Encephalitis Solicitors Raising Awareness

Sports Player Brain Injury
BSC, LLB (Hons) & LPC Sophia Azam
Legally reviewed by: BSC, LLB (Hons) & LPC Sophia Azam In: Medical Negligence

World Encephalitis Day 2022

The 22 February 2022, is World Encephalitis Day. This day is arranged by The Encephalitis Society and aims to raise global awareness of encephalitis, a condition that affects over 500,000 people around the world every year and in the UK there are up to 6,000 cases. Founded by The Encephalitis Society in 2014, it has reached over 236 million people through media features, events and social media over the years.

Despite being more common than Meningitis, few people actually know about the devastating diagnosis that is Encephalitis and the catastrophic effect it can have on sufferers and their families. Seventy eight per cent of people across the world do not know what encephalitis is.

What is Encephalitis?

Encephalitis is a rare condition in which the brain becomes inflamed. This can be a life-threatening condition and it can affect anyone at any age. Without urgent treatment, the death rate is high and survivors can be left with life-changing acquired brain injuries. Whilst the condition is rare, the Encephalitis Society estimates that over half a million children and adults are affected by encephalitis each year.

The early indications of encephalitis are often mild, but become more serious over time. The symptoms depend on the type of encephalitis, for example, symptoms of infectious encephalitis will often include high temperatures, headaches and sickness, whilst symptoms of autoimmune encephalitis may include confusion and hallucination. When the brain becomes affected, the condition can quickly deteriorate, and those affected can develop seizures, loss of feeling and loss of consciousness.

Given the similarity of these symptoms to other conditions, symptoms alone are often insufficient to distinguish between the many diseases that can mimic encephalitis. To avoid any delays in diagnosis, investigations such as a lumbar puncture, a CT or MRI scan and blood tests should be conducted as soon as possible.

Once a diagnosis has been made, treatment will be provided for both the cause of the encephalitis (e.g. antivirals and antibiotics), and for the symptoms and complications arising from the condition (e.g. fluids to prevent dehydration and medication to control seizures or fits).

The earlier that encephalitis is treated, the more likely it is that a good recovery can be made. However, even with the correct treatment, certain types of encephalitis still have high mortality rates (between 10-30%). To those affected by encephalitis, the realisation that current treatments are sometimes unable to treat the condition is a frightening prospect, and the rapid development of the disease can be traumatic for all involved.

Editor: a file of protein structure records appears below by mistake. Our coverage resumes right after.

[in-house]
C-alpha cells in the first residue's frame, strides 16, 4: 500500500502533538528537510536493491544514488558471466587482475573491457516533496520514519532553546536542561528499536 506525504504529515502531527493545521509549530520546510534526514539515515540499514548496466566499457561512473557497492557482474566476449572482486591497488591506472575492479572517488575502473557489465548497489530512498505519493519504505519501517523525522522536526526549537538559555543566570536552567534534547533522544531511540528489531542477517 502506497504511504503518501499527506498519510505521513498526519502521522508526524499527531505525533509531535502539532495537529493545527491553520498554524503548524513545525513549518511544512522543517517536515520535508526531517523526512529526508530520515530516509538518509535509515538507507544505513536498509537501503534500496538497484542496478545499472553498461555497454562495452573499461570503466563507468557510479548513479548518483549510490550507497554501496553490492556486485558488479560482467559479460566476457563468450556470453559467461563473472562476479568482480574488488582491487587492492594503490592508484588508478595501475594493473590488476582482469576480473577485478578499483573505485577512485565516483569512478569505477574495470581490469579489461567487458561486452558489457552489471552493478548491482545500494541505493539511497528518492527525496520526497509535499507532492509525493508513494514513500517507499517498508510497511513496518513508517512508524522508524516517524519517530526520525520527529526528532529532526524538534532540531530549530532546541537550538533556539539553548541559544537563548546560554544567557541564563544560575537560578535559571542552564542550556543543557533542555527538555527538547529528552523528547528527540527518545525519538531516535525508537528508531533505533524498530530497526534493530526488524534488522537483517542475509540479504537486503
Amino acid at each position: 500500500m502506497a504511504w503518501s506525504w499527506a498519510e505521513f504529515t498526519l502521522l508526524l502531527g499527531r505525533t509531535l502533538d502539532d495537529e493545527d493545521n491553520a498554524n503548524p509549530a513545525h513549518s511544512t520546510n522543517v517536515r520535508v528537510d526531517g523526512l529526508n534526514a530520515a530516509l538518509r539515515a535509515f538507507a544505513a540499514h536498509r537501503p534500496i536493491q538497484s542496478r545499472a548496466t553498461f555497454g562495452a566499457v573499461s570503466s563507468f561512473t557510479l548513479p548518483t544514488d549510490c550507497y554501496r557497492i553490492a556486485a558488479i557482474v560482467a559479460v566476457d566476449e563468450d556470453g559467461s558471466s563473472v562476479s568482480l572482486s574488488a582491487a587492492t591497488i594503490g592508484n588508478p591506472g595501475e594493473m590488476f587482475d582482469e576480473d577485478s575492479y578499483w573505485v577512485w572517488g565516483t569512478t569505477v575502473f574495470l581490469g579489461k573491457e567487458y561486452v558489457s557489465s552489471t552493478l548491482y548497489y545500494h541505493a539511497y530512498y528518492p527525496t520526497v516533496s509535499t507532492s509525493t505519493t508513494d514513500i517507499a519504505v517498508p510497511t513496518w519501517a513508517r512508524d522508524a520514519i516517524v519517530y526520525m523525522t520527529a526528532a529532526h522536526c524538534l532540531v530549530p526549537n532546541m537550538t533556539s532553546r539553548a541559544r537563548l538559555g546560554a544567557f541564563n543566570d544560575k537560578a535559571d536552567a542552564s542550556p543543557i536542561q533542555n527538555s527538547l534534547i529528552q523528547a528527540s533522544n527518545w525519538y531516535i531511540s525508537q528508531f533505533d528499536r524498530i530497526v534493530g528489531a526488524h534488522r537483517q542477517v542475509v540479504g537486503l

Unfortunately, global awareness of this condition is low, and it is estimated that 78% of the general public do not know what encephalitis is.  In 2021 to mark World Encephalitis Day, the Encephalitis Society are turning over 90 global landmarks red, and encouraging supporters to wear red to help raise awareness of the condition. This included The Royal Liver Building turning red to help “shine a light” on a devastating brain condition.

The Encephalitis Society is a fantastic international charity based in the UK supporting patients and families following all forms of encephalitis they also provide training, support research and help to raise awareness of the condition.

Why Might Medical Negligence Occur?

Encephalitis is difficult to diagnose. Encephalitis is not easy to treat and despite the best efforts of doctors involved in a patient’s care, the outcome is not always what the patient or his or her family would hope for. On occasions it is possible that the standard of treatment received by a patient may fall short of that which the medical profession itself would expect. That may be in relation to a failure to diagnose the condition, a failure to carry out appropriate tests or a failure to provide the appropriate treatment.

You may be entitled to bring a claim for compensation if encephalitis has not been treated properly. For example, if there has been a delay, misdiagnosis or inappropriate medical care.

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Our solicitors handle every case on a no win no fee agreement, with compassion and sensitivity, working hard to get to know everything about what happened to you so as to present the best case possible on your behalf.

Before we get started with your claim we will provide you with a free assessment of your case, so you know exactly what making a claim will entail for you. Your wellbeing and recovery is our number one priority, and we want to help in the best way possible.

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